11 December 2010
Last trip to Flores, one cultural aspect that I didn’t have the opportunity to experience was the traditional dance – ‘caci‘ so this time…I was determined to see it and went to great lengths to organise it! It was well worth it – even if it was organised especially just for me!
‘Caci’ is derived from ‘ca’ meaning ‘one’ and ‘ci’ meaning ‘test’. The ‘caci’ or ‘warrior dance’ consists of whips, shields, and a long woven cane, which are all symbolic of the traditional beliefs. The locals believe that the whips of the cane symbolize God’s judgements, the protective shield symbolizes the motherland, and the long woven cane or stick means the sky as a protector.
In ancient times the ‘caci’ dance was used for religious rites, weddings and the opening of new fields, however now a days the dance is being used to entertain visitors and tourists.
I travelled by car to ‘Kampung Melo’…to see the ‘Sanggar Budaya Compang To’e Melo’ – this cultural group’s belief is:
‘Pariwisata merupakan jembatan antar bangsa-bangsa dari seluruh dunia, sehingga kita saling mengunjungi dan mengenal juga menyaksikan secara langsung obyek wisata dan seni budaya disetiap Negara dan setiap daerah’.
Which basically translates as:
Tourism forms the bridge between nationalities from all over the world, so that we can both visit and know directly the tourist attractions and the cultural arts in every country and every region.
It was drizzling rain and foggy up in the mountains…after walking up a steep muddy hill…we waited in a ‘bale’ (a wooden or bamboo type gazebo) while one by one the local villagers slowly arrived up the hill…and then started to potter around and do different things. Some were changing into traditional clothes for the ‘caci’…some were busy laying out the straw mats to put on the floor…and some were busy preparing the ‘jungle juice’!
When all of the group members were there…we were ushered upstairs into the wooden house…where I met the village chief and elders – we chatted for quite a long time as we watched the low clouds hanging in the air, as the other group members were still busy preparing things. Then the ‘betel nut’ was bought out…I have never tried it before…and decided this was the time to do it! One of the older women prepared the nut, by wrapping it in the leaf and passing it out to everyone…I chewed the nut slowly and before very long at all, I already had the sensation to spit…it’s a rushing feeling of saliva in your mouth…and the bright red spit is not very attractive at all! I’m afraid to say that I could not finish that ‘betel nut’…
When a core group of members had finished their preparations, they joined us…sitting on the floor…and the ‘jungle juice’ was bought out! It was about 10am! But after the ‘betel nut’…I needed a drink!
The traditional welcome ceremony was about to begin. First, the chief of the village said a mantra whilst holding the wooden jug full of ‘jungle juice’ – (a type of palm wine; arak)… and I also had to hold onto the wooden jug…as if to symbolise the fact that the chief of the village had accepted my visit in the village by the offering of the ‘jungle juice’ and my holding on to the jug represented my thanks in his acceptance. It literally means that the chief of the village has welcomed me into his house, his village as part of the family. Very humbling.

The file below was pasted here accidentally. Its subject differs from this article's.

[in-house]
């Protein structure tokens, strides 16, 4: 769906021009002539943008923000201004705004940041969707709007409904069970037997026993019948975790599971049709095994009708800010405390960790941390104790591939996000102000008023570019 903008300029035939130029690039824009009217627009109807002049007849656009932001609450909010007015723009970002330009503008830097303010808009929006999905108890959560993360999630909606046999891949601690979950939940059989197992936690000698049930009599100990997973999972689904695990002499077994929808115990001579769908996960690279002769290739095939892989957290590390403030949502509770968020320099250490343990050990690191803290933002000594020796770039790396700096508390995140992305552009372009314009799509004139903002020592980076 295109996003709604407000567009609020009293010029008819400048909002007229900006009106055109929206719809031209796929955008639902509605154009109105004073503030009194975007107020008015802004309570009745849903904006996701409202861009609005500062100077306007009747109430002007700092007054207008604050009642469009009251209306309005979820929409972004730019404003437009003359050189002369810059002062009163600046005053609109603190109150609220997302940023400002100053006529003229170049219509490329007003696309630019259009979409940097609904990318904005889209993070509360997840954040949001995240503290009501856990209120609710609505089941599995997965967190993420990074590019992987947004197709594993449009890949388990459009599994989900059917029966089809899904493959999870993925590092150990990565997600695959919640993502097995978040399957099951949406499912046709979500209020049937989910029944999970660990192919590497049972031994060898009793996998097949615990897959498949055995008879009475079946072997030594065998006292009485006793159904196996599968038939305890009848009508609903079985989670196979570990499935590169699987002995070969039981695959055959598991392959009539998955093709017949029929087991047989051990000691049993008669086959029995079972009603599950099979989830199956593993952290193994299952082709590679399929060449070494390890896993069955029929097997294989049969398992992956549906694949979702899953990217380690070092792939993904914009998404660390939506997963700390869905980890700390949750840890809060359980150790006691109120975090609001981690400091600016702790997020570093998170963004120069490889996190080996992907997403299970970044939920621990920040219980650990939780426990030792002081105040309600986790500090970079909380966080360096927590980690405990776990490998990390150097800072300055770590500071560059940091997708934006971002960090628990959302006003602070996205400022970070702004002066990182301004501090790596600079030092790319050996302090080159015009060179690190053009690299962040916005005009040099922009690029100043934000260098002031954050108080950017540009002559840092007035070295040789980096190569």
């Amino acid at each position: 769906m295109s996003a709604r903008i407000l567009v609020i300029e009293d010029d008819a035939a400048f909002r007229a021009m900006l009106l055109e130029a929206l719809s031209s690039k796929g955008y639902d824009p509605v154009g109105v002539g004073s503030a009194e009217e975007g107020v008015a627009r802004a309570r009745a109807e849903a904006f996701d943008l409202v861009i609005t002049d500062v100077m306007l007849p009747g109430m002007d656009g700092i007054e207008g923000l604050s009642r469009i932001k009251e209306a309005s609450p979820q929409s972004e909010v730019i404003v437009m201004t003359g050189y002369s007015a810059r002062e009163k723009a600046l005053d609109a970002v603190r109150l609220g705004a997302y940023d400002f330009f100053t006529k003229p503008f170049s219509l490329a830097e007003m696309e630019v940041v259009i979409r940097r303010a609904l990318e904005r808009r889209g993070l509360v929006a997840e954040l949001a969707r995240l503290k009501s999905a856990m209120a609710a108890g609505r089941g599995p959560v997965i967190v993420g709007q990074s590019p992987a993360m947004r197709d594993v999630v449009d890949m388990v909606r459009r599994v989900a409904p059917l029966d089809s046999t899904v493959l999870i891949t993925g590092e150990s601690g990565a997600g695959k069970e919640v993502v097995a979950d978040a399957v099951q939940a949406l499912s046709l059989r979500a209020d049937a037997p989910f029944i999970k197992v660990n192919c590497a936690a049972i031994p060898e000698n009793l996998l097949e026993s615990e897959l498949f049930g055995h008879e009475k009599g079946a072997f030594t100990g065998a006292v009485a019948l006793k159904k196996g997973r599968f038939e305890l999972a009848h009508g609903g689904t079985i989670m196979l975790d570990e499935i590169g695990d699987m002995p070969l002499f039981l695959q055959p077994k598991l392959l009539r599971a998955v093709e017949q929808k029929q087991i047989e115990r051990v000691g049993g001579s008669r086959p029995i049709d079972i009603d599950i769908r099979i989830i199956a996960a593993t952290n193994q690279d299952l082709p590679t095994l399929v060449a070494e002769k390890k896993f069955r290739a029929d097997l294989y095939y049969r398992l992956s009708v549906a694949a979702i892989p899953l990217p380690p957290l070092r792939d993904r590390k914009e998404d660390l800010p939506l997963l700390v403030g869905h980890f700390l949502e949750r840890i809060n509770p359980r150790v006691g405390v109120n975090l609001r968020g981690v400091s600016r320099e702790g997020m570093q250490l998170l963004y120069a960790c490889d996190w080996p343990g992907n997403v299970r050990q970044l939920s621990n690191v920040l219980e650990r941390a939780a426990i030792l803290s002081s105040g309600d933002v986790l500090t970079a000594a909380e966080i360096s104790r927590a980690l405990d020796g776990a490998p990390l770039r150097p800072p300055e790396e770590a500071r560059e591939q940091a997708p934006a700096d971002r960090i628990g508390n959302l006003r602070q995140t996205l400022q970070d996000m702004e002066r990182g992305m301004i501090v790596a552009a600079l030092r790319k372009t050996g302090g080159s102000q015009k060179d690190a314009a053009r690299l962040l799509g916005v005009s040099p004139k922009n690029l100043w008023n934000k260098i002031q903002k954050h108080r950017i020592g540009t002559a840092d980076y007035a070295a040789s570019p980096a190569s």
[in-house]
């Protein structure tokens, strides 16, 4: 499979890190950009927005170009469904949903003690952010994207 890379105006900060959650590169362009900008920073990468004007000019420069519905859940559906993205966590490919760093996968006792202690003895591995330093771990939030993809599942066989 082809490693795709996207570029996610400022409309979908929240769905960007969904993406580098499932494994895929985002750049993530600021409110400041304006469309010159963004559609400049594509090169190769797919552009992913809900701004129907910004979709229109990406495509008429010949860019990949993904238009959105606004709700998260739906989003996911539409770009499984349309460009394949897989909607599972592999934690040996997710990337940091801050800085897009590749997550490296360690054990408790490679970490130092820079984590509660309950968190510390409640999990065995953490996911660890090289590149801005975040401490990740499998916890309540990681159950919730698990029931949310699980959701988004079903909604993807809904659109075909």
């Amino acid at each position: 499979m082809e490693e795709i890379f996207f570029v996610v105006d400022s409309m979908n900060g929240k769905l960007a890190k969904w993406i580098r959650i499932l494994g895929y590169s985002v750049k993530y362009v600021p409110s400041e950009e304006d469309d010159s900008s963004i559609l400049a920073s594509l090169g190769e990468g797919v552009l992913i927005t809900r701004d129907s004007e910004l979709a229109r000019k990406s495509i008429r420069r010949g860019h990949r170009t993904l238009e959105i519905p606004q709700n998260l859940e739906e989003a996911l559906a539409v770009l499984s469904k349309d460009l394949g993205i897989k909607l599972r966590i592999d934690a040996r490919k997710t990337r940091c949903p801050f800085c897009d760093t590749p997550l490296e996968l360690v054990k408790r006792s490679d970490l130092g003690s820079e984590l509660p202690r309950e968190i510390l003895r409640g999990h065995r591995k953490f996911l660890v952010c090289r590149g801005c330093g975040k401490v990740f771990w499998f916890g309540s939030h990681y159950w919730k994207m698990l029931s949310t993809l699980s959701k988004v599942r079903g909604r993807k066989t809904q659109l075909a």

We then went through the process of offering each other money…the chief of the village gave me three 1,000 Rupiah notes…each one represented something different…and I offered, lets just say; quite a lot of money in return…to say thank you for the unique experience of participating in and observing many traditional beliefs and art forms from this tiny village up in the mountains. Pretty cool…
Then we were offered the ‘jungle juice’ in cute little cocount shells! I really loved the taste. Back home, there’s nothing that tastes as good as this, although this jungle juice recipe is probably pretty similar to what we drank ….And drank we did! Our cocounut shell’s were continuously topped up! Hehehehe…After a few drinks…it was finally time for the ‘caci’ to begin! We all moved outside…the group taking their various positions depending on their part in the group…the singers were standing in a line on the outskirts of the grassed area and they began to sing. A group of ladies were sitting in a hut playing the traditional instruments.
The men doing the ‘caci’ were starting to move around doing the funniest kind of jumping movement…it was cute! 🙂 The ‘caci’ began by one man trying to strike another man with his whip, and the other man using his shield as defence against the whip. And this continued with different men taking turns to have a go at striking the skin of the competitor.
Although the ‘caci’ looks like a competition to determine winners and losers amongst the men…it is in fact NOT like that at all. The local people believe that the ‘caci’ is a thanks giving ceremony to God and their ancestors for every successful event in their life. The ‘caci’ is performed only to show some one’s ability in the warrior dance and all dancers are said to come away from the dance feeling a deep sense of happiness and peace.
One man was struck by the whip and had a long bleeding gash on his shoulder…I wondered whether he was feeling happiness and peace at the end of it?! He was laughing about it!
After the ‘caci’ finished, then the group of women who had been playing the percussion instruments…began their dance to end the ceremony…
The whole experience was really interesting…I couldn’t take my eyes off the ‘caci’ dance and ended up with loads of photos and video footage of this traditional Manggarai dance. And the ‘jungle juice’ continued to flow long after the ‘caci’ had finished!
Have you seen the ‘caci’ dance? Do you have any cultural information that you can add to my observations and experience?
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